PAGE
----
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This update provides a summary of judgments released over the past six months. A more extensive discussion of particular judgments is linked to case names highlighted in the summary table. For further information on issues raised in this update, please contact the Hesketh Henry insurance law team.
|Decision / Principle
|Christchurch Residential Rentals Ltd v Stanton  NZHC 2936
|Authority to settle earthquake claims
|CRRL purchased 18 earthquake-damaged properties from Stanton. Declaration that CRRL is entitled to settle EQC and insurance claims on behalf of the vendor, provided consent is obtained from Westpac as mortgagee.
|Kristinsson v Southern Response  NZHC 456
|Joint review of experts
|Discussion of general approach to expert conferences in the earthquake list. A layered approach may be applied in more complex cases: surveyor excluded from conference of engineers.
|Miah v National Mutual  NZCA 590,  2 NZLR 241 (CA)
Joint policy holders
|Successful appeal against summary judgment. A husband and wife owned a life policy for $2m, payable on the death of the wife. The Court held it was arguable that the policy was owned by the husband and wife as joint tenants, that the tenancy was severed by the husband’s bankruptcy, and a half share of the proceeds belonged to the wife’s estate. Interpretation of the policy was left for trial, but the judgment shows that the benefit of a life policy may not always pass to the survivor.
|Myall v Tower Insurance  NZHC 251
|Rebuild to “as when new” standard
|The insurer’s primary obligation was to meet the cost of rebuilding the house “to the same condition and extent as when new”. The Court held these words allow some tolerance from a requirement to build the house (in this case, a substantial historic homestead) to the exact specifications as when new. The rebuild must be equal, but not necessarily identical, to the original building.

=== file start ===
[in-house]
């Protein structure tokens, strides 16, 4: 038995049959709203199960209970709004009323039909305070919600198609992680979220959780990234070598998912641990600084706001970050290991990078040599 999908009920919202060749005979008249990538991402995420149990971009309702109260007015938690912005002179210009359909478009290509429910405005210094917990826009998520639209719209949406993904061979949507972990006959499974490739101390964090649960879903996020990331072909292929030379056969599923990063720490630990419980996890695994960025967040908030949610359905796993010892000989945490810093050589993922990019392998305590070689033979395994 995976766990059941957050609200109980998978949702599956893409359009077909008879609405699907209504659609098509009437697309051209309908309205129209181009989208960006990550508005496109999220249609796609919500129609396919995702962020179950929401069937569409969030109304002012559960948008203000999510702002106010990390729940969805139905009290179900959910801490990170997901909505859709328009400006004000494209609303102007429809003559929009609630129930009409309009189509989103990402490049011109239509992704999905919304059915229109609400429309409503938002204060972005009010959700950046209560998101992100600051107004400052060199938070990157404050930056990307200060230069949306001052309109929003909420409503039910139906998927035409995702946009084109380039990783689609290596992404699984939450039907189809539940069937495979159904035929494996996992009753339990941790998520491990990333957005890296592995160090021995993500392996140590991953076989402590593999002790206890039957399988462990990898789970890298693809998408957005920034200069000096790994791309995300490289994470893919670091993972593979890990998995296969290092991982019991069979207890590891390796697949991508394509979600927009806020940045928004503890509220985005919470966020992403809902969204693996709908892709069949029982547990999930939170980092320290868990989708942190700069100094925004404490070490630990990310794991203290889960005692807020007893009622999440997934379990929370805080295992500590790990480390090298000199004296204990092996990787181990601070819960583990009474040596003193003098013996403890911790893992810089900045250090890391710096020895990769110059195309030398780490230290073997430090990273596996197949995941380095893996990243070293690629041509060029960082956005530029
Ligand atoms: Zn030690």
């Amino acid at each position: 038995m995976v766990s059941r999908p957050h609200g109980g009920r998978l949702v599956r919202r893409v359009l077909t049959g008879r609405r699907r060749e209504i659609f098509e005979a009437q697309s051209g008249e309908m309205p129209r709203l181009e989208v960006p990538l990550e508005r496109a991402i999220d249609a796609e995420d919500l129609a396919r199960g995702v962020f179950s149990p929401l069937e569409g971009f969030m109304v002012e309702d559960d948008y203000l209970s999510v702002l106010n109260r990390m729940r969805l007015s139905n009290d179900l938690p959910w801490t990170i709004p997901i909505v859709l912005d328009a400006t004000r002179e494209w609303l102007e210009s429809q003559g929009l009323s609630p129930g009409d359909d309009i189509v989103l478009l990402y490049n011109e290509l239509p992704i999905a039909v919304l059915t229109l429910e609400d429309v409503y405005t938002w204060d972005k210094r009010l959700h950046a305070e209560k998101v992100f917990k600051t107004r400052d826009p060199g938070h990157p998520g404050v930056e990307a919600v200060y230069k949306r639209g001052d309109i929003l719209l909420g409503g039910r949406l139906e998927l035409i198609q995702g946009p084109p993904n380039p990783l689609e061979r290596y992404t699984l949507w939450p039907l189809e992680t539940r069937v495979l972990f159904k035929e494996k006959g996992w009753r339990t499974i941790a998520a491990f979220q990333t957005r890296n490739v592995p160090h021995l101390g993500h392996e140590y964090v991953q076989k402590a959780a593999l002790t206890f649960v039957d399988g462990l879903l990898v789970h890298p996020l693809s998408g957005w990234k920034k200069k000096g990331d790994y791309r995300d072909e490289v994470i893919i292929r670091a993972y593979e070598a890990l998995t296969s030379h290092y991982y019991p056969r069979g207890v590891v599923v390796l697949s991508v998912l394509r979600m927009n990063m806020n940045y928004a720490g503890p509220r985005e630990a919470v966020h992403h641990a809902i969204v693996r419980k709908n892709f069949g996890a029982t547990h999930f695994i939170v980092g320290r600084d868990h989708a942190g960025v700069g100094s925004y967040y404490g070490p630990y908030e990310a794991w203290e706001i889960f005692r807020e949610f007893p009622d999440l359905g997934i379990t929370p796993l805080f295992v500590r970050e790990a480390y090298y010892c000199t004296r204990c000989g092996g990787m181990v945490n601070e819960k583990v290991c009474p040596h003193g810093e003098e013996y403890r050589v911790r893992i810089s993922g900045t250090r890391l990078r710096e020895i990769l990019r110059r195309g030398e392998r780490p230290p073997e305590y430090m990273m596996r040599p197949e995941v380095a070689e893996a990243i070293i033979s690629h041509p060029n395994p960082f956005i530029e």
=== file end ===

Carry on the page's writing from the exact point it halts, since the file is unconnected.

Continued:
|Prattley v Vero  NZSC 158,  19 ANZ Insurance Cases 62-121,  NZCCLR 1
|Multiple earthquake events
Contractual Mistakes Act
|The Supreme Court dismissed an appeal by Prattley challenging a “full and final” settlement agreement. The parties had correctly approached the calculation of the indemnity sum payable under the policy. Accordingly, there was no common mistake as to the correct measure of indemnity and no entitlement to relief. Restatement of the “indemnity principle” for damage caused by successive earthquakes.
|Quake Outcasts v Minister for CER  NZSC 166
|Crown offer to purchase uninsured and uninsurable properties
|Application to appeal directly from High Court to Supreme Court dismissed. No basis to depart from usual hierarchy for appeals.
|Robinson v IAG  NZHC 3149
|Claim by a bankrupt to sue on a policy
|Application by bankrupt under s 119(2) of the Insolvency Act 2006 to vest a right to sue on an insurance policy, after that right had been disclaimed by the Official Assignee. Dismissed – unfair for right to vest in view of complex factual history, the insolvency of the prospective plaintiffs and the likelihood that the claim would fail.
|Southern Response Unresolved Claims Group v Southern Response  NZHC 3105